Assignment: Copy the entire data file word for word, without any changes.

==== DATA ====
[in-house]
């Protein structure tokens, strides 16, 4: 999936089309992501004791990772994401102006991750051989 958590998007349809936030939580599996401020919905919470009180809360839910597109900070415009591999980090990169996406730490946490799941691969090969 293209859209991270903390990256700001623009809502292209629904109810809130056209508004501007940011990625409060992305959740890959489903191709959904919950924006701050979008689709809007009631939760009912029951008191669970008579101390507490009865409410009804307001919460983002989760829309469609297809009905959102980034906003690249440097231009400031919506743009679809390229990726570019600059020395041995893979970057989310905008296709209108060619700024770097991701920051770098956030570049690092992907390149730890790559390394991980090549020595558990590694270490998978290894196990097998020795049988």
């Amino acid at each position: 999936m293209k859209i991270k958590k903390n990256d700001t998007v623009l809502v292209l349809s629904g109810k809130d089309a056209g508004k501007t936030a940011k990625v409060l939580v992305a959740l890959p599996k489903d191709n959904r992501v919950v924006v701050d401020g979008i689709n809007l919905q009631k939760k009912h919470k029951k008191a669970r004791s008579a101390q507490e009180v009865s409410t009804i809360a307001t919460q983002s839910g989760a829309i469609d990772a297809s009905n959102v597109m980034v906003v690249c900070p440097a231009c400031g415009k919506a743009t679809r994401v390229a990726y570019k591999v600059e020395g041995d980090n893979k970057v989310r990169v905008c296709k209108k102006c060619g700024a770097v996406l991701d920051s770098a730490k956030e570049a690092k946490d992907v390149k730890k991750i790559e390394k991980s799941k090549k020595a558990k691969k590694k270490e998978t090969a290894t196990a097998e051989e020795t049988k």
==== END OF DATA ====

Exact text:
[in-house]
């Protein structure tokens, strides 16, 4: 999936089309992501004791990772994401102006991750051989 958590998007349809936030939580599996401020919905919470009180809360839910597109900070415009591999980090990169996406730490946490799941691969090969 293209859209991270903390990256700001623009809502292209629904109810809130056209508004501007940011990625409060992305959740890959489903191709959904919950924006701050979008689709809007009631939760009912029951008191669970008579101390507490009865409410009804307001919460983002989760829309469609297809009905959102980034906003690249440097231009400031919506743009679809390229990726570019600059020395041995893979970057989310905008296709209108060619700024770097991701920051770098956030570049690092992907390149730890790559390394991980090549020595558990590694270490998978290894196990097998020795049988």
């Amino acid at each position: 999936m293209k859209i991270k958590k903390n990256d700001t998007v623009l809502v292209l349809s629904g109810k809130d089309a056209g508004k501007t936030a940011k990625v409060l939580v992305a959740l890959p599996k489903d191709n959904r992501v919950v924006v701050d401020g979008i689709n809007l919905q009631k939760k009912h919470k029951k008191a669970r004791s008579a101390q507490e009180v009865s409410t009804i809360a307001t919460q983002s839910g989760a829309i469609d990772a297809s009905n959102v597109m980034v906003v690249c900070p440097a231009c400031g415009k919506a743009t679809r994401v390229a990726y570019k591999v600059e020395g041995d980090n893979k970057v989310r990169v905008c296709k209108k102006c060619g700024a770097v996406l991701d920051s770098a730490k956030e570049a690092k946490d992907v390149k730890k991750i790559e390394k991980s799941k090549k020595a558990k691969k590694k270490e998978t090969a290894t196990a097998e051989e020795t049988k």